Emerging social problems
I’ve said before that I think the future is looking pretty dark – water and food scarcity particularly will lead to a breakdown in societal structures; deadly diseases will erupt due to global warming; and messing around with DNA and stem-cells could lead to non-human entities that could make decisions for us. Check out the Future Predictions and Future Trends categories of this blog if you’re interested in the darkness and gloom!
Over the last few weeks, I’ve started to notice news items. They are not front page stories; they’re quietly reported on and they’re not connected but…..I think they are pointing to the beginnings of social struggles and the sorts of emerging issues we will have to deal with in the future. This is why I will be buying a property in a country not so doomed as Australia (when it comes to water supplies and global warming) and where there might be safety from the hordes of refugees predicted to flood Europe (and Australia) when sea levels rise.
So today I bring you two stories that attracted my attention as examples of what might happen as times get tougher. The first story concerns the return of poaching in the UK. A black market in food has emerged with rabbits, salmon and deer all falling prey to armed gangs. Note: not individual poachers but armed gangs of people finding it difficult to live in Britian’s cities. Rampaging through the tranquil English countryside, these gangs are armed with crossbows, guns and traps and contributing to a dramatic rise in poaching. Because of higher food prices amid Recession fears, these poachers are apparently a violent lot – intimidating residents and causing damage to property. Could this be an example of the flash mobs predicted by the UK Ministry of Defense?
I’ve come across a new term (well, for me anyway) – lamping – which refers to poachers transfixing poor animals in the bright glare of lights so the poachers’ quarry is easy to kill. Even drive-by poaching is being witnessed – people hanging out of moving cars to pick off game.
The monetary value of all this poaching is quite staggering. Recently, a survey team visited a river in a remote part of Scotland only to discover that poachers had made off with mussels to the tune of £20,000 (and mussels are protected by UK law). You have to prize a mussel off the river bed, so this was purposeful, targetted poaching. One poor person chased poachers off a farm, driving at speeds of up to 80kmh until his vehicle was rammed by the poachers making their get-away.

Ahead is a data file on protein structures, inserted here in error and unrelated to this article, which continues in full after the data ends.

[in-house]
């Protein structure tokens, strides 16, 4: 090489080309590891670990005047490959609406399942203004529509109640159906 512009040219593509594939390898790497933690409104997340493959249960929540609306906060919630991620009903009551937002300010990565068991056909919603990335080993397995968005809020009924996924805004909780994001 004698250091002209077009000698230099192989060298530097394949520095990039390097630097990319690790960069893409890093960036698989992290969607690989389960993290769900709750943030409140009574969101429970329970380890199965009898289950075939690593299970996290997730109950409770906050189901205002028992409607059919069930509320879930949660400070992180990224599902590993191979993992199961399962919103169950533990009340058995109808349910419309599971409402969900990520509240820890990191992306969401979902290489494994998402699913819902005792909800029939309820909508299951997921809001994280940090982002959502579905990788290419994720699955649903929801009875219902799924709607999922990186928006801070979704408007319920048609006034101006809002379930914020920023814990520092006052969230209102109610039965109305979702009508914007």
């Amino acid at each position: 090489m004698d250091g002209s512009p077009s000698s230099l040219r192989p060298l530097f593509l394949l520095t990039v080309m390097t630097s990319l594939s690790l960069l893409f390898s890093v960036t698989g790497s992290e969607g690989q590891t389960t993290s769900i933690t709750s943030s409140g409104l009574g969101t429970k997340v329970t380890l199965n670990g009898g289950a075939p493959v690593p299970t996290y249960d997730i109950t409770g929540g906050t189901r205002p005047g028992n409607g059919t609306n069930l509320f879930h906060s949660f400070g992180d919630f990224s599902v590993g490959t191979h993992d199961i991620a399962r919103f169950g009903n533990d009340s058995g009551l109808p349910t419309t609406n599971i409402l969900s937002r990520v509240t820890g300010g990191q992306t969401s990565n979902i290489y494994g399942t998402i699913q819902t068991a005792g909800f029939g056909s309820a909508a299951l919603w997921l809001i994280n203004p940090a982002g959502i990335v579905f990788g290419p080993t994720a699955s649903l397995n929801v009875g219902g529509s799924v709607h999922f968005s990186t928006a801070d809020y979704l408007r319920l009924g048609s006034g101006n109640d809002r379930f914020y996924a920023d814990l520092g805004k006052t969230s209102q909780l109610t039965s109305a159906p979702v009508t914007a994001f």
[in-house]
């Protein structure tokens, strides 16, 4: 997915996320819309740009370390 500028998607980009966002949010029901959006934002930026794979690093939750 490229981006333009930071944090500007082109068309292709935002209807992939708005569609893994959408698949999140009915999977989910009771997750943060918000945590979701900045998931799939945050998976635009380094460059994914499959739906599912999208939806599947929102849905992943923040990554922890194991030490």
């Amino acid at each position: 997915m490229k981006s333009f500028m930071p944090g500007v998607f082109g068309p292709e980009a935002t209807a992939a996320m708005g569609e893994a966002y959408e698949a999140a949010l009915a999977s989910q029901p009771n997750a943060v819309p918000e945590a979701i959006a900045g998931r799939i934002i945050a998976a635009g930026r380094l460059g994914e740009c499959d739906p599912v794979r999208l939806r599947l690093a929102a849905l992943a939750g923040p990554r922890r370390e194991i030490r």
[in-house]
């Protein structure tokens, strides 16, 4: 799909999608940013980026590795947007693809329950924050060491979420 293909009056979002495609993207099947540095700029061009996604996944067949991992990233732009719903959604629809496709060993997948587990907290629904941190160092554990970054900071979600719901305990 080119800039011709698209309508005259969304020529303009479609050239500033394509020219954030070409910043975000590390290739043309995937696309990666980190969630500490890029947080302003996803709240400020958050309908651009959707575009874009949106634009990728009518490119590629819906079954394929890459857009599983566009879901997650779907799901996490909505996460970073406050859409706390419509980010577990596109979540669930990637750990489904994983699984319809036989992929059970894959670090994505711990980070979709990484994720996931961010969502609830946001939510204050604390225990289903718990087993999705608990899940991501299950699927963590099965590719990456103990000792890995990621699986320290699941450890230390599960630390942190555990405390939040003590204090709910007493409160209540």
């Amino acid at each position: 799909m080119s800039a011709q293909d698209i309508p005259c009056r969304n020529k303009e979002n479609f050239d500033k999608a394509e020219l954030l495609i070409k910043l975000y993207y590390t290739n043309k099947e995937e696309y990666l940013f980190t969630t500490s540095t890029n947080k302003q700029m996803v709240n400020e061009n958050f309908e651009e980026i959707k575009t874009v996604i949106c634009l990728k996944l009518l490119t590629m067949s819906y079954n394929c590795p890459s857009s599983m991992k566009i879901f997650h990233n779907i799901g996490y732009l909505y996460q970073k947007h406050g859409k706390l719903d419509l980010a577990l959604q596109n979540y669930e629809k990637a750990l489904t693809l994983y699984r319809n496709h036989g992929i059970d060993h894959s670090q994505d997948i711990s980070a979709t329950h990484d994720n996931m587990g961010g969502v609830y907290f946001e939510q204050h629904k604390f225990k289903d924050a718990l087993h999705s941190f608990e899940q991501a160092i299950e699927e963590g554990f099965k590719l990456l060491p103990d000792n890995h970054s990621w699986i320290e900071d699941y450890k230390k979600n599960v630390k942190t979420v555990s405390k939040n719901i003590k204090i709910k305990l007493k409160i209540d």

Police recently stopped a van in Wales and found four men, dressed in camouflage, accompanied by three lurcher dogs and freshly caught rabbits and hares. Lurcher dogs are crossbred dogs trained to hunt silently and are used by poachers.
The second story I noted brought attention to another “trend” I think we’ll be seeing more of. As the world settles into a possible deep Recession, senior citizens might become desperate people. Retirees who have been hit hard by the credit crunch and who are too old to return to the workforce, might just be forced to take drastic action. Already, there are reports of the elderly cutting back on prescription medicines leaving them at risk. But more alarming is a story from Japan. After 20 years of falling wages, a sluggish economy and rising health costs, Japan’s retirees are doing it tough.
Authorities have noted a rise in shoplifting and petty crime, not from Japanese youth but from senior citizens. The Ministry of Justice is reporting that criminal offences by people 65 years or older has doubled to 48,605 in the five years to 2008, the most since police began compiling national statistics in 1978.
Now that Japan is grappling with recession, authorities are bracing for an increase in elderly crime. In 2007, the over-60s accounted for 18.9% of all crimes, compared with 3.1% in 1978. And 80% of the crime is shoplifting.
With Baby Boomers set to shuffle off into retirement, 13% of the world’s population in 2030 will be Boomers and putting a pretty heavy strain on health systems. So the Japan Government’s plans to cut 220 billion yen ($US2.3 billion) from social welfare spending in each of the five years starting 2006 and up to 2010 is probably not too smart. There is even a suggestion that some Japanese men, who have lost their wives, are committing crimes so they can be thrown into jail and enjoy three meals a day!
Have you noticed any emerging social problems? If so, tell me.
Image credit: The Independent